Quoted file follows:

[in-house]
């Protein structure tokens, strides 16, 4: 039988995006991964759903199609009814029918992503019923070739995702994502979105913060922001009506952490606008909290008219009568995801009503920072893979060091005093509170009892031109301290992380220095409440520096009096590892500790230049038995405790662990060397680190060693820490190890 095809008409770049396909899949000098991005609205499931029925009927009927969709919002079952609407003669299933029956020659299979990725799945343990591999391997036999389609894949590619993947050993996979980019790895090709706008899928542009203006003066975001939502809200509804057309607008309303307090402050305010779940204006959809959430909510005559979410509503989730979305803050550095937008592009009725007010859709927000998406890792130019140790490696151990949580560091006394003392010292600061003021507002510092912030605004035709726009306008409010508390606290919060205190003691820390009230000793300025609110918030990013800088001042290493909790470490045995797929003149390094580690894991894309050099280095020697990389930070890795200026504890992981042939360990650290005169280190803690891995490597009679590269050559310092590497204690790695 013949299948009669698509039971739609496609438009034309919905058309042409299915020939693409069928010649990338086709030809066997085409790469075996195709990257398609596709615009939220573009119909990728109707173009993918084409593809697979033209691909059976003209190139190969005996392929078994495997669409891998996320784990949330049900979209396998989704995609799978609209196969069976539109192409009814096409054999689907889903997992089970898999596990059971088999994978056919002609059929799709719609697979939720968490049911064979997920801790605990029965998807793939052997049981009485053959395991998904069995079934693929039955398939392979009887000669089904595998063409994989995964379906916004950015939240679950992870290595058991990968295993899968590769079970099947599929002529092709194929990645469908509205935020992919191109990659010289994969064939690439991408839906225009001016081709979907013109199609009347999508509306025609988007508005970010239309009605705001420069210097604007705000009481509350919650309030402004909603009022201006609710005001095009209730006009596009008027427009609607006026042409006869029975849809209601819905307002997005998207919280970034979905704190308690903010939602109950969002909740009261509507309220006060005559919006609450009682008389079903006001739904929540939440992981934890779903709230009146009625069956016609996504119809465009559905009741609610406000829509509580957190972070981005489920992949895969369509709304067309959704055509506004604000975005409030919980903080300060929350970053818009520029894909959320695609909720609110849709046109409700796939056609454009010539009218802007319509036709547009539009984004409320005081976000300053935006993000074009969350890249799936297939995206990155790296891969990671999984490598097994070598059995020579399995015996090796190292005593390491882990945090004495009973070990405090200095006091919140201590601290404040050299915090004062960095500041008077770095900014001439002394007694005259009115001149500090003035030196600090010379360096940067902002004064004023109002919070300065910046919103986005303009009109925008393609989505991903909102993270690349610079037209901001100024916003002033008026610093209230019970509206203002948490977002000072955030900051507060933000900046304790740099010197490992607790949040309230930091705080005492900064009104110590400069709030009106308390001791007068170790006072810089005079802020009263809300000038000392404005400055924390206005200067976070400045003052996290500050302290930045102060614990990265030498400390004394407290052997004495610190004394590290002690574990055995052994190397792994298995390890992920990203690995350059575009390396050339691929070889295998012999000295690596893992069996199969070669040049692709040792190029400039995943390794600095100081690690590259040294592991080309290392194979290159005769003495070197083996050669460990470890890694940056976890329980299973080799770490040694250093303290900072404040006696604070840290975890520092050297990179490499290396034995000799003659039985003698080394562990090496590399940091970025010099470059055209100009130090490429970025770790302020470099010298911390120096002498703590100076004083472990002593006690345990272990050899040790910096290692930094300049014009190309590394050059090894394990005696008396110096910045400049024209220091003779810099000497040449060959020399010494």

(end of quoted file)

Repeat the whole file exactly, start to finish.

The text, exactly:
[in-house]
């Protein structure tokens, strides 16, 4: 039988995006991964759903199609009814029918992503019923070739995702994502979105913060922001009506952490606008909290008219009568995801009503920072893979060091005093509170009892031109301290992380220095409440520096009096590892500790230049038995405790662990060397680190060693820490190890 095809008409770049396909899949000098991005609205499931029925009927009927969709919002079952609407003669299933029956020659299979990725799945343990591999391997036999389609894949590619993947050993996979980019790895090709706008899928542009203006003066975001939502809200509804057309607008309303307090402050305010779940204006959809959430909510005559979410509503989730979305803050550095937008592009009725007010859709927000998406890792130019140790490696151990949580560091006394003392010292600061003021507002510092912030605004035709726009306008409010508390606290919060205190003691820390009230000793300025609110918030990013800088001042290493909790470490045995797929003149390094580690894991894309050099280095020697990389930070890795200026504890992981042939360990650290005169280190803690891995490597009679590269050559310092590497204690790695 013949299948009669698509039971739609496609438009034309919905058309042409299915020939693409069928010649990338086709030809066997085409790469075996195709990257398609596709615009939220573009119909990728109707173009993918084409593809697979033209691909059976003209190139190969005996392929078994495997669409891998996320784990949330049900979209396998989704995609799978609209196969069976539109192409009814096409054999689907889903997992089970898999596990059971088999994978056919002609059929799709719609697979939720968490049911064979997920801790605990029965998807793939052997049981009485053959395991998904069995079934693929039955398939392979009887000669089904595998063409994989995964379906916004950015939240679950992870290595058991990968295993899968590769079970099947599929002529092709194929990645469908509205935020992919191109990659010289994969064939690439991408839906225009001016081709979907013109199609009347999508509306025609988007508005970010239309009605705001420069210097604007705000009481509350919650309030402004909603009022201006609710005001095009209730006009596009008027427009609607006026042409006869029975849809209601819905307002997005998207919280970034979905704190308690903010939602109950969002909740009261509507309220006060005559919006609450009682008389079903006001739904929540939440992981934890779903709230009146009625069956016609996504119809465009559905009741609610406000829509509580957190972070981005489920992949895969369509709304067309959704055509506004604000975005409030919980903080300060929350970053818009520029894909959320695609909720609110849709046109409700796939056609454009010539009218802007319509036709547009539009984004409320005081976000300053935006993000074009969350890249799936297939995206990155790296891969990671999984490598097994070598059995020579399995015996090796190292005593390491882990945090004495009973070990405090200095006091919140201590601290404040050299915090004062960095500041008077770095900014001439002394007694005259009115001149500090003035030196600090010379360096940067902002004064004023109002919070300065910046919103986005303009009109925008393609989505991903909102993270690349610079037209901001100024916003002033008026610093209230019970509206203002948490977002000072955030900051507060933000900046304790740099010197490992607790949040309230930091705080005492900064009104110590400069709030009106308390001791007068170790006072810089005079802020009263809300000038000392404005400055924390206005200067976070400045003052996290500050302290930045102060614990990265030498400390004394407290052997004495610190004394590290002690574990055995052994190397792994298995390890992920990203690995350059575009390396050339691929070889295998012999000295690596893992069996199969070669040049692709040792190029400039995943390794600095100081690690590259040294592991080309290392194979290159005769003495070197083996050669460990470890890694940056976890329980299973080799770490040694250093303290900072404040006696604070840290975890520092050297990179490499290396034995000799003659039985003698080394562990090496590399940091970025010099470059055209100009130090490429970025770790302020470099010298911390120096002498703590100076004083472990002593006690345990272990050899040790910096290692930094300049014009190309590394050059090894394990005696008396110096910045400049024209220091003779810099000497040449060959020399010494």